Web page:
Elephant Exhibit, San Antonio Zoo
“In 1928 the San Antonio Zoological Society, a nonprofit organization, was established to purchase animals to be housed adjoining Brackenridge and Koehler parks on a fifty-acre tract of land from a Spanish grant that belonged to the city. The site had been a rock quarry, and the resultant limestone cliffs provided a “natural” habitat for the animals. The San Antonio River flowed through the area, and an extensive canal system was developed using its water. The zoo opened in 1929 with 344 specimens in the collection, including seventy-two white-tailed deer and sixty-seven ring-necked doves.” (Bowers, 2010)
In 1935, the San Antonio Zoo began a large expansion and renovation project funded by the WPA. The WPA’s funding of the zoo lead to many great additions like the exhibits for the hippos, elephants, and monkeys, and added to the overall beauty of the zoo through new walls and fences.
The WPA started the zoo projects with building new homes for several animals. The elephant project was very large as well as barless – a recent innovation at the time, designed to give the animals a more natural living environment. The hippo exhibit was also large in size, but is no longer there because the hippos were moved to another location in the zoo. A new exhibit for the monkeys in the zoo was also built, but was redone because the zoo now houses only small monkey breeds. The exhibits for these animals were completed in 1936 (San Antonio Light, May 2, 1939).
The WPA next built a large African exhibit which housed rhinos, and giraffes. This was also a barless exhibit and was very spacious in order to accommodate the needs of these large animals. This project started in 1936 and was completed in three years. The exhibits cost $167,168 and the majority of it was covered by the WPA. The city of San Antonio only had to pay $50,000 of the total cost (San Antonio Light, Oct. 29, 1939).
Another WPA project in the San Antonio Zoo was a new drainage system in the sea lion exhibit pool, and new walls and fences for the entire zoo. This project began in 1939 and cost the WPA $20,000. There is no longer a sea lion exhibit in the zoo. The WPA was also involved in the San Antonio Zoo after the 1930’s. In January of 1941, they began a project to build an aviary for the zoo. It was 25 by 100 feet and cost the WPA $15,000 (San Antonio Light, Jan. 28, 1941). The 1942 Reptile House was the WPA’s final project in the zoo (Bell).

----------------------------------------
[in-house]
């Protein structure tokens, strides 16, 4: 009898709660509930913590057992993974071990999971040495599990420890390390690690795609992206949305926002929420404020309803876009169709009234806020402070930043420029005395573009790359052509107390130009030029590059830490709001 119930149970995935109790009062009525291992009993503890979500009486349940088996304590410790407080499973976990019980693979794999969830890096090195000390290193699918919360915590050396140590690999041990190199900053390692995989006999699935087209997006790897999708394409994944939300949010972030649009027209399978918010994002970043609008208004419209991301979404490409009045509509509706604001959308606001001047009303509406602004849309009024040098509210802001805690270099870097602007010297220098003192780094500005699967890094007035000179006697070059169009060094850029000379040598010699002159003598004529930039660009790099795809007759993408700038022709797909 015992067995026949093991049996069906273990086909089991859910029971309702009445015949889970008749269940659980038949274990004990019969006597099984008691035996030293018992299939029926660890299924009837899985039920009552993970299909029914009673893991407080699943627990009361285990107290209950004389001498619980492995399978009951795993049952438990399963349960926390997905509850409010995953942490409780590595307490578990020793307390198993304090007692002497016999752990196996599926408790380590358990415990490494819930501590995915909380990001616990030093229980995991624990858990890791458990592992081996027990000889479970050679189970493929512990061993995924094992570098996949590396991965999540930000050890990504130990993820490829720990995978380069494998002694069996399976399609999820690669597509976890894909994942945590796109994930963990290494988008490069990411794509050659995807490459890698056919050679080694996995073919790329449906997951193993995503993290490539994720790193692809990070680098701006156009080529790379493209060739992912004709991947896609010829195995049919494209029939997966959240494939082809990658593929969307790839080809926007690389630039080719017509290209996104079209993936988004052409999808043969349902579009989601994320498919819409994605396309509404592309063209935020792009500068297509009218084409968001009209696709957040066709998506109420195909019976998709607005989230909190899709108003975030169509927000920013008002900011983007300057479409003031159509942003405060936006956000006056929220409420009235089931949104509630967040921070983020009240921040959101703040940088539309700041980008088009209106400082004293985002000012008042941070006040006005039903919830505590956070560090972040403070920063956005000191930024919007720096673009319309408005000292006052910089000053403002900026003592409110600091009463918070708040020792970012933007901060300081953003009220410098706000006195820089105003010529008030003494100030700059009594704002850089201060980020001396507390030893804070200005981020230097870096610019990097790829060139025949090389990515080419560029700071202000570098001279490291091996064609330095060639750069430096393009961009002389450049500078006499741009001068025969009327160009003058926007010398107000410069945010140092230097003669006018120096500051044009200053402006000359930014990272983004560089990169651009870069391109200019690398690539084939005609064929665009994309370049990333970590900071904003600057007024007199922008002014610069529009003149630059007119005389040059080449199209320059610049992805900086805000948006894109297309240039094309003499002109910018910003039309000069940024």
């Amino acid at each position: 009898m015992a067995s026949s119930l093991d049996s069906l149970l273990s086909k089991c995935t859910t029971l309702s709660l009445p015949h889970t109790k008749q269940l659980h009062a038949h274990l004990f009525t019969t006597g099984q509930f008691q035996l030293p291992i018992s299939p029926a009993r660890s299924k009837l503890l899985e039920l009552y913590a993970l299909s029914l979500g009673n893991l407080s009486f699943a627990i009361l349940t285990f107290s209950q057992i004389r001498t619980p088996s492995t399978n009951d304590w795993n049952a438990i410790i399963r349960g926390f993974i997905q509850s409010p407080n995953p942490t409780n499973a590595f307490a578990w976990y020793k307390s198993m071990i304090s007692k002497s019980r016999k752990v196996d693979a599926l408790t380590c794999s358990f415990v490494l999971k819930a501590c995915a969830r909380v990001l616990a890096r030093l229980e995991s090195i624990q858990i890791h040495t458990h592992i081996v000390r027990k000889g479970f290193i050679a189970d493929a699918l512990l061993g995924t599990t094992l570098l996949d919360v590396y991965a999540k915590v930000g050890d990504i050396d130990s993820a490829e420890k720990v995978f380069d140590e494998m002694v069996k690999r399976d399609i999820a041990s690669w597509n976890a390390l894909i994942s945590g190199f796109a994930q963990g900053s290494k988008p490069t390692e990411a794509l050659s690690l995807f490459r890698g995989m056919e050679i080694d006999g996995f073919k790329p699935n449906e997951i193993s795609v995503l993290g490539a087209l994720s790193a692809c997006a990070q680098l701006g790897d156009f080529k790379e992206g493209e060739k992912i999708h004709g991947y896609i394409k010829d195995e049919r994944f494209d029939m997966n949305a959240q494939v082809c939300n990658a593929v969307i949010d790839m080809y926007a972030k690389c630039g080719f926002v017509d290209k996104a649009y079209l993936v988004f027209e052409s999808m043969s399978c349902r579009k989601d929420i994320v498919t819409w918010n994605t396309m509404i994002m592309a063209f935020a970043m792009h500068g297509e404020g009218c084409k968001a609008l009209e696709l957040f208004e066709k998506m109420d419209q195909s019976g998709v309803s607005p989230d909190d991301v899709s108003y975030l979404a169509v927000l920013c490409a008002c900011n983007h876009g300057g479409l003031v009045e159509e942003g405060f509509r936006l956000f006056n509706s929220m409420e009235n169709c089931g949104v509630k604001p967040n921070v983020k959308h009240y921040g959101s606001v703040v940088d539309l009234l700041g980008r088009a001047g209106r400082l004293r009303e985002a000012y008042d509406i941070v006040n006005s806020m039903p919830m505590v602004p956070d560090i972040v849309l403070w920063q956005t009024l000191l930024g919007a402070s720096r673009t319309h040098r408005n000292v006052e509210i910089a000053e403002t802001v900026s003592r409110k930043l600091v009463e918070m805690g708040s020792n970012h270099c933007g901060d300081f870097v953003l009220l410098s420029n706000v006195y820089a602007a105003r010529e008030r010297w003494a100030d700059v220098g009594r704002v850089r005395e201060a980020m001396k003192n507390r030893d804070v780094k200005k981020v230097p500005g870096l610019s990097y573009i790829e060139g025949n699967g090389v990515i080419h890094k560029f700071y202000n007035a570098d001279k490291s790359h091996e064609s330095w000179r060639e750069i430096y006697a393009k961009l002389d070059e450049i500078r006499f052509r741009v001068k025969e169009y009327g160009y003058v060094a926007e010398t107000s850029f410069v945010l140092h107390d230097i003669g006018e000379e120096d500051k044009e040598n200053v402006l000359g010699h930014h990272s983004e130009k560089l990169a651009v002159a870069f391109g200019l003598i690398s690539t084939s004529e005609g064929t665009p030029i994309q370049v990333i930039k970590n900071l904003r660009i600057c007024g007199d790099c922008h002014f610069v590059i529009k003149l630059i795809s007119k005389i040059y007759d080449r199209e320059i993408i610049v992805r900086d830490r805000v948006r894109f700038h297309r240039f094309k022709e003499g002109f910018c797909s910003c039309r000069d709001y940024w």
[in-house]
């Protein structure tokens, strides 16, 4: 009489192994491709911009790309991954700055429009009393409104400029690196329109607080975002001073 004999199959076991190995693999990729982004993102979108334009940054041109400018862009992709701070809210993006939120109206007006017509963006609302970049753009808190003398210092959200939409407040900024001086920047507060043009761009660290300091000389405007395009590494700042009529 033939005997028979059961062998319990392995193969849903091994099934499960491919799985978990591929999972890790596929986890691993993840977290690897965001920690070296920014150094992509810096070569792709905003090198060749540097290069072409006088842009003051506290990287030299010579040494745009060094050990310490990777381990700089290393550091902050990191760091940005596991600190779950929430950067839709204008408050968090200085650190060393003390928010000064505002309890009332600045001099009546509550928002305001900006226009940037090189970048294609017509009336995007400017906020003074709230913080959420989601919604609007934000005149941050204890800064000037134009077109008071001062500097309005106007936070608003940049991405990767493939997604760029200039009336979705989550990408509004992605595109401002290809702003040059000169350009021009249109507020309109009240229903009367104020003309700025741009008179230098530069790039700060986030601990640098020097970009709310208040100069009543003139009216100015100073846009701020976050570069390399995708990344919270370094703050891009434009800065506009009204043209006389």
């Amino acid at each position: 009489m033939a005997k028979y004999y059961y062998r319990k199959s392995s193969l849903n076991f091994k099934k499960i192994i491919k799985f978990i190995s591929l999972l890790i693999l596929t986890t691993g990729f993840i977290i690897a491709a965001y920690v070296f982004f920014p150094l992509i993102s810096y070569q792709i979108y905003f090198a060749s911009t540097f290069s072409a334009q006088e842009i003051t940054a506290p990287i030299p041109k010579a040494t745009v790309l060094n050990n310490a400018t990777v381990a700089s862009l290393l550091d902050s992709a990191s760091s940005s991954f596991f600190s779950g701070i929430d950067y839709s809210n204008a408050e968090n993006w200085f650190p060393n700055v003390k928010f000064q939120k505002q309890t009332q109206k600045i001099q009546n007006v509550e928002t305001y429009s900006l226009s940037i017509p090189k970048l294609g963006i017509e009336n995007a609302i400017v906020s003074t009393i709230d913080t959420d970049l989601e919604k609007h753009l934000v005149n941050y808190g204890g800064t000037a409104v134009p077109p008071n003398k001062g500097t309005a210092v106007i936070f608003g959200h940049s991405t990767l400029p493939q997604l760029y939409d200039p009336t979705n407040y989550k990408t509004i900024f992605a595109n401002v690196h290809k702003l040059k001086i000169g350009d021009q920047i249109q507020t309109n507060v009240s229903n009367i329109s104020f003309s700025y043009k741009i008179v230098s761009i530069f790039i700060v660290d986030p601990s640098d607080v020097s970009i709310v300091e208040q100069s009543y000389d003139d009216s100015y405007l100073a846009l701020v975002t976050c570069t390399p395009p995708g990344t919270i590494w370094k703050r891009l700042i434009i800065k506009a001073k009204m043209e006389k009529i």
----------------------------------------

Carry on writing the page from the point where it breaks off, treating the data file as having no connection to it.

Today the Zoo is home to over 9,000 animals that represent 750 species. Work done by the WPA is still evident. The bird of prey aviary is now the Lory Landing and Monkey Island has been re-adapted for other uses. The moats, rhino and hippo exhibits and Reptile House are still in use.
Bowers, M. J. (2010, June 15). "SAN ANTONIO ZOO,". Retrieved from Handbook of Texas Online: http://www.tshaonline.org/handbook/online/articles/gcs02 Catharine E. Bell, ed. (2001). In Encyclopedia of the World's Zoos (pp. 1121-1122). Taylor & Francis. http://www.sazoo-aq.org/ "Ground Broken for Zoo Aviary." The San Antonio Light 28 Jan. 1941, sec. A: 7. Print. “Zoo Barless Cages Nearly Completed.” The San Antonio Light 2 May. 1939, sec A: 1. Print. “Housewarming Party at Zoo.” The San Antonio Light 28 June. 1936, sec B: 1. Print. “Work Slated on WPA Project.” The San Antonio Light 29 October. 1939, sec B: 3. Print
Project originally submitted by Elizabeth Hilburn; Maggie McCarthy (Columbia College) on May 5, 2014.
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